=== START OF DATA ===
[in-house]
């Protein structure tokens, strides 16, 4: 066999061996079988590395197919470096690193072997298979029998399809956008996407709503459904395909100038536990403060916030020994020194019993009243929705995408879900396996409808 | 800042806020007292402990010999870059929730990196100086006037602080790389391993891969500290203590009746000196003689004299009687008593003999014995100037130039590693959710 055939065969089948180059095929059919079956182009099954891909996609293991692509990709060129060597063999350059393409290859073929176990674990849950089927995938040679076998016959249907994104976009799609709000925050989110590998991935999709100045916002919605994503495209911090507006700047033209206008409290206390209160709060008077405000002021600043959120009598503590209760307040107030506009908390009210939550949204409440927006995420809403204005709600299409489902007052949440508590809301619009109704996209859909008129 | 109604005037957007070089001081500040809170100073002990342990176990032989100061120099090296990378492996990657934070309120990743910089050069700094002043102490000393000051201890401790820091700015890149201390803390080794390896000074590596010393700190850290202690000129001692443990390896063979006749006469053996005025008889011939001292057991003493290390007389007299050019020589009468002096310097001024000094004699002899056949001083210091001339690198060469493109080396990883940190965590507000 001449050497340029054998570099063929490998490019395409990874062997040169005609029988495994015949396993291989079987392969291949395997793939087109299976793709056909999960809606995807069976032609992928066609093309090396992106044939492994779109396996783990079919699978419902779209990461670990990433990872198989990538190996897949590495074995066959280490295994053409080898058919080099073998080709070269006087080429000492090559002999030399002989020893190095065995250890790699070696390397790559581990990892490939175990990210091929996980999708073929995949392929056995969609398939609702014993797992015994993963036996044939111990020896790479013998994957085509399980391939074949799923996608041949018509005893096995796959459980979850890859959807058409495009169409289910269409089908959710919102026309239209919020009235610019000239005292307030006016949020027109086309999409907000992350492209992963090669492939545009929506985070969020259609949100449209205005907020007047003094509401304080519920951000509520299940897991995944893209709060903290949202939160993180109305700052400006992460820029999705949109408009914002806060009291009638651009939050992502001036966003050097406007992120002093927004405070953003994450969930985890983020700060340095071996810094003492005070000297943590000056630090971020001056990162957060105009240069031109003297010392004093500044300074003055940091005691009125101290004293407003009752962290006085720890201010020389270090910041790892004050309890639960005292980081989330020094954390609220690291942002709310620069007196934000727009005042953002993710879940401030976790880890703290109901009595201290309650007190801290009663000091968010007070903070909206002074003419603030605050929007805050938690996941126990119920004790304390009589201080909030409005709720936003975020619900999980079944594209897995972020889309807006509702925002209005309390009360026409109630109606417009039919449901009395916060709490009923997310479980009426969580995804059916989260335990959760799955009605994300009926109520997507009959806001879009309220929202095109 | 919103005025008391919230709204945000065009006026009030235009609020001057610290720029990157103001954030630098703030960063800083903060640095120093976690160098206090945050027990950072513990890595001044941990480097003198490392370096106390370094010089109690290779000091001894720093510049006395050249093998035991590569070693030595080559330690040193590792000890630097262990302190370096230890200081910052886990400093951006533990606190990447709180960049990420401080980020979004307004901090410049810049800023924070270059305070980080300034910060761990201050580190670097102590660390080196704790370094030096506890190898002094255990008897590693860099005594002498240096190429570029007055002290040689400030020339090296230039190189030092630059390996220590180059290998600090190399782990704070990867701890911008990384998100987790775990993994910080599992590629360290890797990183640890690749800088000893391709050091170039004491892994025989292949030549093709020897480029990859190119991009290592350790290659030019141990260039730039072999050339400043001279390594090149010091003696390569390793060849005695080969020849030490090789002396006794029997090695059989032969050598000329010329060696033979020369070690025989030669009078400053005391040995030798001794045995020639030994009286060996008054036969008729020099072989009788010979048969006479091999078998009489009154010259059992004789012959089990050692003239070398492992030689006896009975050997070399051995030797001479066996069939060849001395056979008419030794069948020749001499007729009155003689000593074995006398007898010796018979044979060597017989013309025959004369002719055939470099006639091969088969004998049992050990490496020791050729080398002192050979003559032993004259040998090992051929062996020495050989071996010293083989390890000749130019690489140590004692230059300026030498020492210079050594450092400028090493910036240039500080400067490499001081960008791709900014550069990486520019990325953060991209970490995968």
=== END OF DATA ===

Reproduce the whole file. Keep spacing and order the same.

[in-house]
């Protein structure tokens, strides 16, 4: 066999061996079988590395197919470096690193072997298979029998399809956008996407709503459904395909100038536990403060916030020994020194019993009243929705995408879900396996409808 | 800042806020007292402990010999870059929730990196100086006037602080790389391993891969500290203590009746000196003689004299009687008593003999014995100037130039590693959710 055939065969089948180059095929059919079956182009099954891909996609293991692509990709060129060597063999350059393409290859073929176990674990849950089927995938040679076998016959249907994104976009799609709000925050989110590998991935999709100045916002919605994503495209911090507006700047033209206008409290206390209160709060008077405000002021600043959120009598503590209760307040107030506009908390009210939550949204409440927006995420809403204005709600299409489902007052949440508590809301619009109704996209859909008129 | 109604005037957007070089001081500040809170100073002990342990176990032989100061120099090296990378492996990657934070309120990743910089050069700094002043102490000393000051201890401790820091700015890149201390803390080794390896000074590596010393700190850290202690000129001692443990390896063979006749006469053996005025008889011939001292057991003493290390007389007299050019020589009468002096310097001024000094004699002899056949001083210091001339690198060469493109080396990883940190965590507000 001449050497340029054998570099063929490998490019395409990874062997040169005609029988495994015949396993291989079987392969291949395997793939087109299976793709056909999960809606995807069976032609992928066609093309090396992106044939492994779109396996783990079919699978419902779209990461670990990433990872198989990538190996897949590495074995066959280490295994053409080898058919080099073998080709070269006087080429000492090559002999030399002989020893190095065995250890790699070696390397790559581990990892490939175990990210091929996980999708073929995949392929056995969609398939609702014993797992015994993963036996044939111990020896790479013998994957085509399980391939074949799923996608041949018509005893096995796959459980979850890859959807058409495009169409289910269409089908959710919102026309239209919020009235610019000239005292307030006016949020027109086309999409907000992350492209992963090669492939545009929506985070969020259609949100449209205005907020007047003094509401304080519920951000509520299940897991995944893209709060903290949202939160993180109305700052400006992460820029999705949109408009914002806060009291009638651009939050992502001036966003050097406007992120002093927004405070953003994450969930985890983020700060340095071996810094003492005070000297943590000056630090971020001056990162957060105009240069031109003297010392004093500044300074003055940091005691009125101290004293407003009752962290006085720890201010020389270090910041790892004050309890639960005292980081989330020094954390609220690291942002709310620069007196934000727009005042953002993710879940401030976790880890703290109901009595201290309650007190801290009663000091968010007070903070909206002074003419603030605050929007805050938690996941126990119920004790304390009589201080909030409005709720936003975020619900999980079944594209897995972020889309807006509702925002209005309390009360026409109630109606417009039919449901009395916060709490009923997310479980009426969580995804059916989260335990959760799955009605994300009926109520997507009959806001879009309220929202095109 | 919103005025008391919230709204945000065009006026009030235009609020001057610290720029990157103001954030630098703030960063800083903060640095120093976690160098206090945050027990950072513990890595001044941990480097003198490392370096106390370094010089109690290779000091001894720093510049006395050249093998035991590569070693030595080559330690040193590792000890630097262990302190370096230890200081910052886990400093951006533990606190990447709180960049990420401080980020979004307004901090410049810049800023924070270059305070980080300034910060761990201050580190670097102590660390080196704790370094030096506890190898002094255990008897590693860099005594002498240096190429570029007055002290040689400030020339090296230039190189030092630059390996220590180059290998600090190399782990704070990867701890911008990384998100987790775990993994910080599992590629360290890797990183640890690749800088000893391709050091170039004491892994025989292949030549093709020897480029990859190119991009290592350790290659030019141990260039730039072999050339400043001279390594090149010091003696390569390793060849005695080969020849030490090789002396006794029997090695059989032969050598000329010329060696033979020369070690025989030669009078400053005391040995030798001794045995020639030994009286060996008054036969008729020099072989009788010979048969006479091999078998009489009154010259059992004789012959089990050692003239070398492992030689006896009975050997070399051995030797001479066996069939060849001395056979008419030794069948020749001499007729009155003689000593074995006398007898010796018979044979060597017989013309025959004369002719055939470099006639091969088969004998049992050990490496020791050729080398002192050979003559032993004259040998090992051929062996020495050989071996010293083989390890000749130019690489140590004692230059300026030498020492210079050594450092400028090493910036240039500080400067490499001081960008791709900014550069990486520019990325953060991209970490995968």